Introducing Student Created Content to Metaware
At the 2015 ALA Midwinter meeting of the ALCTS/LITA Metadata Standards Committee in Chicago, attendees brainstormed methods for increasing the flow of content on the Metaware blog. From the blog’s inception at the 2014 ALA Annual Meeting, it had only seen three posts published. At the time, I was dealing with revising my syllabus for the metadata course I teach at the University of Pittsburgh, and I suggested that I could add an assignment that would allow students to create content for the blog. The idea was popular with the committee members, and I moved forward with incorporating the assignment into my syllabus.
The course, LIS2407 – Metadata, is offered at the University of Pittsburgh School of Information Sciences, where I am an adjunct faculty member. It is an elective course in the Library and Information Sciences Master’s Degree program. The course description reads as follows: “Principles and application of metadata for networked information-resource organization, representation, retrieval, and interoperability using a variety of schemes and tools.” This semester, there are 25 students enrolled in the course. About half of them are in the archives specialization and the others are primarily in the academic libraries specialization or individualized program. A majority of the students are in their third (and final) semester.
Using the contributor guidelines from Metaware as a model, I developed the assignment. It counted as 10% of the student’s grade, and publication on the site was not required to meet the expectations of the course. Students were able to opt out of publication after submitting their post for the course. The students were required to select a topic of interest and submit a 500-1000 word essay that matched one of the Metaware categories: Analysis (longform discussions of a topics of interest in the metadata community), Editorial (opinion pieces for sharing personal observations related to metadata practice), or Review (Reviews of books, tools for metadata creation, and other resources of relevance to the metadata community).
The other assignments in the class required the students to work in pairs, and I decided to continue that policy for the blog post. Since this was a new initiative for Metaware, I was concerned about flooding the blog with 25 posts from students, or that we might see some duplication in the selected topics. Working in pairs gave students the opportunity to bounce ideas off of one another and edit each other’s work. It also seemed to alleviate some of the stress they might have felt about creating content for a publicly accessible blog. The students submitted their posts via Blackboard, and I provided feedback and assigned grades. The posts were then moved to Google Docs, and access was granted to the students and the Metaware editor. The editor made recommendations and edits that were turned back to the students for approval.
The greatest challenge we experienced during the semester was the lack of example content on the blog. When I offered to make this part of my course, I was hoping more to see more original content published on the blog. During the time between the Midwinter meeting and assigning the project, only three posts with original content were added to the blog, and two of those were related directly to the work of the Metadata Standards Committee. Some of the students expressed concern about their lack of expertise in the area, and were not sure where they could contribute. I encouraged them to explore other blogs, readings assigned for class, and assignments completed for other courses. At the time of writing, eleven of the thirteen posts will be ready for publication after minor editing. The remaining two posts require substantial editing before posting.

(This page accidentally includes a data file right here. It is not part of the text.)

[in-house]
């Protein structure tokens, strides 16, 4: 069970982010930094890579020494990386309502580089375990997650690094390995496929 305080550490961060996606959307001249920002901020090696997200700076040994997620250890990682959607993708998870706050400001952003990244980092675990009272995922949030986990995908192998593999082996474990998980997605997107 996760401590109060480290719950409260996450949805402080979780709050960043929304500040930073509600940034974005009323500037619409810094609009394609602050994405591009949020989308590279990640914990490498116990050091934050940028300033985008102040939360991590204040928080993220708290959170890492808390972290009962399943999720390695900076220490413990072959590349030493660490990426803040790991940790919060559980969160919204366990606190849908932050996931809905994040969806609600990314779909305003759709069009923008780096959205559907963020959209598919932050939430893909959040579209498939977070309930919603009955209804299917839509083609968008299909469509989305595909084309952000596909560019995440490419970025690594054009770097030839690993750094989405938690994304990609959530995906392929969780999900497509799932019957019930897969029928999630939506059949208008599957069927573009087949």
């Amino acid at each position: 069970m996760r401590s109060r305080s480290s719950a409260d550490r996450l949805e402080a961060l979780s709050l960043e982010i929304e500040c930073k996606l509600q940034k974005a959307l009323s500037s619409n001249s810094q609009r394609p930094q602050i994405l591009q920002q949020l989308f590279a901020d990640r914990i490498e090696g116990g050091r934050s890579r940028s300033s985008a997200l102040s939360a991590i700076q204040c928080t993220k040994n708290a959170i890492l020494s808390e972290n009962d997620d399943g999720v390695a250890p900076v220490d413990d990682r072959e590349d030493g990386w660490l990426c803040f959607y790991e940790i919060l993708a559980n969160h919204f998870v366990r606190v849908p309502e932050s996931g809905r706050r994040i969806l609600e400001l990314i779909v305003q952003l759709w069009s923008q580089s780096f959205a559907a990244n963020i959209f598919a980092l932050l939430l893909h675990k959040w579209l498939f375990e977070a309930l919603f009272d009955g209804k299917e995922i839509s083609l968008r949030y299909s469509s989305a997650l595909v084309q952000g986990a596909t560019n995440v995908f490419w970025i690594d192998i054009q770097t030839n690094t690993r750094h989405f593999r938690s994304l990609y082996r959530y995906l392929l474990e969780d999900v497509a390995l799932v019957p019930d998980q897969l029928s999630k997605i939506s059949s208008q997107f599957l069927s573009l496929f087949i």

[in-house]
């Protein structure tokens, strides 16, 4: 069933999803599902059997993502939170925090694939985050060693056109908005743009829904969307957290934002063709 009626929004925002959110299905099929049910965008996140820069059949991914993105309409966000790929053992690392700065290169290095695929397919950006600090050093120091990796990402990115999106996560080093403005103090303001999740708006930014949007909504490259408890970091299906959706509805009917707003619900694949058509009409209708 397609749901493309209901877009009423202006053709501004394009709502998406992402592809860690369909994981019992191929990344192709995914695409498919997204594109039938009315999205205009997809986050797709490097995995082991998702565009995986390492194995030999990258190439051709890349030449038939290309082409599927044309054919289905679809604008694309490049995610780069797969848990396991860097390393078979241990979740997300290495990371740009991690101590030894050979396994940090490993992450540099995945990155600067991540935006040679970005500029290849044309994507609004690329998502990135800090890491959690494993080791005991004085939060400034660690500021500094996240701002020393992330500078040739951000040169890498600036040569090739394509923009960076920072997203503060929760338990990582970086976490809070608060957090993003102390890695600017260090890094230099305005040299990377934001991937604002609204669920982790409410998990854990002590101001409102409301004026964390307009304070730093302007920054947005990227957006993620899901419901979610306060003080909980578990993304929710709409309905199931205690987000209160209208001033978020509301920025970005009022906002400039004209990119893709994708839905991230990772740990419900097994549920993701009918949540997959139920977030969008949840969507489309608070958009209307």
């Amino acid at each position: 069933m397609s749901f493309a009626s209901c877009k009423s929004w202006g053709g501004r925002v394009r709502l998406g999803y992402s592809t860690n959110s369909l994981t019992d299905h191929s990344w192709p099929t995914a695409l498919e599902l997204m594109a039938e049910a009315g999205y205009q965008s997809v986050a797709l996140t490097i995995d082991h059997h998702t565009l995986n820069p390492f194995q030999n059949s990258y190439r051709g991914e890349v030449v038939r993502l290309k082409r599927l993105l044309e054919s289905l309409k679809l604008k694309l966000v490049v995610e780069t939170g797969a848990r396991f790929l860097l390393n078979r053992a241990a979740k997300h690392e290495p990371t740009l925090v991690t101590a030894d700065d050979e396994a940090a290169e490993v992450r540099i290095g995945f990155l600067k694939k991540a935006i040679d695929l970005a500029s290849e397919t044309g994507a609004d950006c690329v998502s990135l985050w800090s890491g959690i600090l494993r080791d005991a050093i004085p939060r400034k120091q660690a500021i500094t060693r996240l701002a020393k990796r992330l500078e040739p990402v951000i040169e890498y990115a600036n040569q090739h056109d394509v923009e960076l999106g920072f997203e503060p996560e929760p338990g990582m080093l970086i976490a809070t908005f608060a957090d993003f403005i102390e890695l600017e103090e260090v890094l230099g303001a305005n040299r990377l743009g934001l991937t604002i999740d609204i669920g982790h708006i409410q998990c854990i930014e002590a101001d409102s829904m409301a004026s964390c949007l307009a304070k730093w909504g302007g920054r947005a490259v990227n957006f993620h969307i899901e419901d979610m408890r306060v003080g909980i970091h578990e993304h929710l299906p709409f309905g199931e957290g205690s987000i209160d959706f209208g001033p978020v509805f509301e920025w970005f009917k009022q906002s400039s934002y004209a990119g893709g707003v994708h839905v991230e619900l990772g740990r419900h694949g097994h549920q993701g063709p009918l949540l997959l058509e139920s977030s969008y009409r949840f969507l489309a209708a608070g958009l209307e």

Over the next three to four months, I will be adding the student posts to Metaware. Assuming I’m teaching the course again next summer, I hope to include a similar assignment. I gave a status report on the project at the Metadata Standards Committee’s meeting at ALA Annual in June 2015, and we are hoping that other instructors consider including a Metaware writing project in their courses. There is great potential in giving students professional writing opportunities and allowing them to showcase their work to the greater metadata community. If you would like to consider incorporating a Metaware writing project into a course, please contact the Metadata Standards Committee via the Metaware Contributor Volunteer form.
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- Practicalities of Standards Adoption by Megan Massanelli and Mary Phillips
- Telephony Metadata and the Rights of U.S. Citizens by Leah Geibel and Erin Scrimger
- How I Explain Metadata to the Non-Metadata World by Angelina Spotts
- Metadata in the Real World by Reba Sell and Emily Schoenlein
- More Metadata, Less Process? by Kira Condee-Padunova and Laureen Wilson
- Metadata Interoperability Among LAMs by Samantha Cabo and Sara Purifoy
- Metadata between Archivists’ Toolkit and ArchivesSpace by Dominique Luster and Jon Klosinski
- “Metadata for All”: Looking Back to Metadata Standards by Eleanor Godbey and Kathleen Donahoe
- oXygen Review from New Metadata Learners by Gesina Phillips and Christie Kliewer
- Searching is Not the Answer by Rose Chiango and Katelyn Quirin